Around the world, awareness and concern about the escalating effects of climate change have grown substantially even in just the past 3–5 years. For many people, this awareness can turn into acute and sometimes even debilitating feelings of anxiety.
Says Dr Daniel N. Alvarez Núñez, Coordinator of the Master in Neuropsychology at CETYS University, Mexicali Campus: ‘The American Psychological Association (APA) describes this type of anxiety as the chronic fear of suffering an environmental cataclysm that occurs when observing the apparently irrevocable impact of climate change and the associated concern for the future of oneself and future generations. The development of these mental health problems can occur even if people have not directly experienced the direct effects of climate change.’ It’s vital to be aware of the impacts of climate anxiety and how to combat it.
The realities of climate change
Even though there are still thought leaders who argue against the validity or scope of climate change, the evidence is becoming steadily more difficult to ignore. The real consequences of climate change will affect more and more people as they intensify.
In just one form of climate change’s effects, more than 39 million people were affected by natural disasters in 2018 alone. That number is set to steadily increase as droughts, wildfires, storms, hurricanes, and other natural phenomena show signs of increasing strength and severity. Why does climate change anxiety exist? Because climate change is affecting our worldwide reality. Here is what you need to know to face it.
Identifying Experiences of Climate Anxiety
For many sufferers, climate anxiety is a form of chronic fear. ‘Chronic fear induces stress, depression, and anxiety; strain[s] social and community relationships; and [has] been linked to increases in aggression, violence, and crime,# explained Dr Marina Alvelais Alarcón, Dean of Psychology and Coordinator of the Masters in Neuropsychology at CETYS University. ‘People experience intense feelings of grief as people suffer climate-related losses to valued species, ecosystems and landscapes. Worries about storms, wildfires, and droughts are common.’
In order to deal with climate anxiety, both in ourselves and in others, we first have to be able to identify it. Dr Alarcón continues by sharing common symptoms associated with the experience of climate anxiety. These may include feeling overwhelmed or powerless; experiences of depression; the presence of unhealthy coping mechanisms making their way into one’s routines; nightmares about climate change; concerns about climate change interfering with fun activities; and more. If you or someone you are close to has experienced these symptoms, and especially if you or someone you know has experienced multiple at once or at high levels of severity or frequency, it is very likely that those experiences could indicate the presence of climate anxiety.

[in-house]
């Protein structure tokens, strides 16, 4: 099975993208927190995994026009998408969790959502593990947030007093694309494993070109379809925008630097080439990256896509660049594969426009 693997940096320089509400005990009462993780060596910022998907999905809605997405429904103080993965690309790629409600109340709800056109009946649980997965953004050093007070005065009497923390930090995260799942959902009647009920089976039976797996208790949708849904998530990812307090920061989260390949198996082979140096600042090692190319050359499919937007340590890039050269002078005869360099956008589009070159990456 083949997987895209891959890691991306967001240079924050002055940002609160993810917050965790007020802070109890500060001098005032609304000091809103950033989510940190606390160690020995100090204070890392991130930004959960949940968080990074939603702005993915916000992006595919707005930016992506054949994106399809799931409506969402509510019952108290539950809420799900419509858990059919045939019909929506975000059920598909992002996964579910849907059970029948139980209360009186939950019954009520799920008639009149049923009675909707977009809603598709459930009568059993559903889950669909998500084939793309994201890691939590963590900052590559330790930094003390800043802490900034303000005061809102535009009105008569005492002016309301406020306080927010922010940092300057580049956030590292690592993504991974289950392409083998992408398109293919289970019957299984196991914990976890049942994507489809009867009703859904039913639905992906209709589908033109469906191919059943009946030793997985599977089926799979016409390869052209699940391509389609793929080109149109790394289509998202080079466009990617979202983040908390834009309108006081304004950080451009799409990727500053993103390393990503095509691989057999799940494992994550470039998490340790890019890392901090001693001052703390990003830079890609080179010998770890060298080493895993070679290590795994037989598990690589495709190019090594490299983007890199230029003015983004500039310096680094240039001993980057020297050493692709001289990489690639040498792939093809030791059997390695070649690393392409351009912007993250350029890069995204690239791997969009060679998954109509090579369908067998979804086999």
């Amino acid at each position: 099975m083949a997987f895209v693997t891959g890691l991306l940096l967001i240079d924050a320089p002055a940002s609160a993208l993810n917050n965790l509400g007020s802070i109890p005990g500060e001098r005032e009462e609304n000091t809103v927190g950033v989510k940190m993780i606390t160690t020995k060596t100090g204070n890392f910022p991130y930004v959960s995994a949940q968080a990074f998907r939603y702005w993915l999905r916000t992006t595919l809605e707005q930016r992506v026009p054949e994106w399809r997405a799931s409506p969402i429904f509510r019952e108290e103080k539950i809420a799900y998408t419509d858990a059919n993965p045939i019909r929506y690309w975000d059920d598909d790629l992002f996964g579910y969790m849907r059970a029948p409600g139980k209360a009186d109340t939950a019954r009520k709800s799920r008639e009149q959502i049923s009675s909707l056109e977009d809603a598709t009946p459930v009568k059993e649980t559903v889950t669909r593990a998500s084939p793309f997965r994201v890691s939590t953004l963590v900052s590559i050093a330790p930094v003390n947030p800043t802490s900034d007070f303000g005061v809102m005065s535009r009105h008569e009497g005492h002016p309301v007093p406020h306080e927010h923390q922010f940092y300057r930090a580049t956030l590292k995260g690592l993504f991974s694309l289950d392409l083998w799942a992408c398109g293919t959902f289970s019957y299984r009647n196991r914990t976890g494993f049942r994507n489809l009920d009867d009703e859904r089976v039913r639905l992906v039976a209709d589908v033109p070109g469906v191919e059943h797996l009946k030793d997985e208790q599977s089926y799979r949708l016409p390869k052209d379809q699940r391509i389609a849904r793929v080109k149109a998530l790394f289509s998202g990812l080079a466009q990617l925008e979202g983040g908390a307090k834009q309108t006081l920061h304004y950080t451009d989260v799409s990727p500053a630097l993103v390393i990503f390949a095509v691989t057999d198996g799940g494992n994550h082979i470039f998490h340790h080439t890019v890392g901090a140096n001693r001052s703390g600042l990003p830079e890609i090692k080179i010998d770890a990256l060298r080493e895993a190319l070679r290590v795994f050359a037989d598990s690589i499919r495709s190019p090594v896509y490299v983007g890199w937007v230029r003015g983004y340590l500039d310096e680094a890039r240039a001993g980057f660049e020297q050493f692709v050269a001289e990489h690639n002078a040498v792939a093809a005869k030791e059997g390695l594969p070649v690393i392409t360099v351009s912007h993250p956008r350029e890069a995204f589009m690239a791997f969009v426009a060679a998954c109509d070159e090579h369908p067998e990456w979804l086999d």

Proactive steps for coping with climate anxiety
A number of steps can be implemented to help combat an experience of climate anxiety:
- Prioritise healthy sleep patterns. ‘It can be very difficult to put anxieties into perspective when we are extraordinarily tired or groggy,’ stated Dr Nathaniel N. Ivers, Associate Professor and Chair for the Department of Counseling at Wake Forest University. “Our problems may appear significantly larger when we are extraordinarily tired than when we are alert.’
- Get informed about ways to help. It can help you or anyone experiencing climate anxiety to learn about what methods we have at our disposal to combat climate change. For instance, promoting and utilising forms of clean energy is one major tactic that we can use to mitigate our effects on our environment that many people don’t know much about. And we have other options available to us as well. Understanding the tools we have available to us can help lessen the feelings of overwhelm and powerlessness that often accompany climate change.
- Get involved. Can you join an activist group that focuses on climate change? Spread awareness with your socials. Advocate for politicians who will action climate-sensitive legislation? Throw or support a local event that informs others. All of us have some way of contributing to the cause available to us. Even small actions move the collective forward.
- Advocate for large-scale change. Putting pressure on larger organizations and decision-makers to change their policies, procedures, and priorities can create substantial change over time. Start with your workplace and/or local companies – what do their corporate social responsibility plans look like? Do they have them in place? Do those plans address their impact on the local climate and environment and take active steps to lessen that impact? Speaking out and calling for more action from organisations both large and small can create domino effects that can create tangible outcomes.
- Get professional help. Sometimes climate anxiety can manifest in severe, long-lasting, or acute symptoms. If your well-being is being affected and you are having difficulties reversing the anxiety’s influence on your life, seek a professional counsellor or therapist to help you. Getting a professional to help you identify the problem and equip you with coping skills can sometimes be the best action plan available and should not be discounted.
Climate anxiety is real and can be very serious. Utilize the information above to identify possible cases, put together an action plan to combat it for yourself or your loved ones, and develop the coping tools necessary to thrive despite the climate change crisis we’re experiencing.
Ellen Diamond did her degree in psychology at the University of Hertfordshire. She is interested in mental health, wellness, and lifestyle.